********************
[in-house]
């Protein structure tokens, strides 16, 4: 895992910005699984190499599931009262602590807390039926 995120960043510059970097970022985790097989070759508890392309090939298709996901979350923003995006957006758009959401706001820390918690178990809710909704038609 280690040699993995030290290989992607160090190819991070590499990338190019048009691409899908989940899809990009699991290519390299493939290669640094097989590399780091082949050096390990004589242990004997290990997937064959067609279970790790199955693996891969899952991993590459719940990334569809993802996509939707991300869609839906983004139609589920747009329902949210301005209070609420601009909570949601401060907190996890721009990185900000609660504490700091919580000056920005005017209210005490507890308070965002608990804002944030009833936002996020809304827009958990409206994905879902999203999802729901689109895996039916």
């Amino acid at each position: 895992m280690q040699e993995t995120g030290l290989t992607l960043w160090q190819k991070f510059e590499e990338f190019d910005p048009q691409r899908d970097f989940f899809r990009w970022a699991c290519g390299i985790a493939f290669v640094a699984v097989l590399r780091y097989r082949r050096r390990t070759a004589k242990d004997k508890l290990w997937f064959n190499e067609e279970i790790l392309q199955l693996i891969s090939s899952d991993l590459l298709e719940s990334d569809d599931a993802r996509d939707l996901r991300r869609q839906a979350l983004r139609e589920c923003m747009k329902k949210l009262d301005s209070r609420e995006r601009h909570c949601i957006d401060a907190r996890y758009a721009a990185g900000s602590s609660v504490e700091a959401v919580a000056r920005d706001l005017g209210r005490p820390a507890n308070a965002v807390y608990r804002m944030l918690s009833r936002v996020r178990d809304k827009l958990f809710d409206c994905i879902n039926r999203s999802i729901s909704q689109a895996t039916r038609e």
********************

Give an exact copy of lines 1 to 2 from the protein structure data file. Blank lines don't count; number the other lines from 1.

[in-house]
């Protein structure tokens, strides 16, 4: 895992910005699984190499599931009262602590807390039926 995120960043510059970097970022985790097989070759508890392309090939298709996901979350923003995006957006758009959401706001820390918690178990809710909704038609 280690040699993995030290290989992607160090190819991070590499990338190019048009691409899908989940899809990009699991290519390299493939290669640094097989590399780091082949050096390990004589242990004997290990997937064959067609279970790790199955693996891969899952991993590459719940990334569809993802996509939707991300869609839906983004139609589920747009329902949210301005209070609420601009909570949601401060907190996890721009990185900000609660504490700091919580000056920005005017209210005490507890308070965002608990804002944030009833936002996020809304827009958990409206994905879902999203999802729901689109895996039916």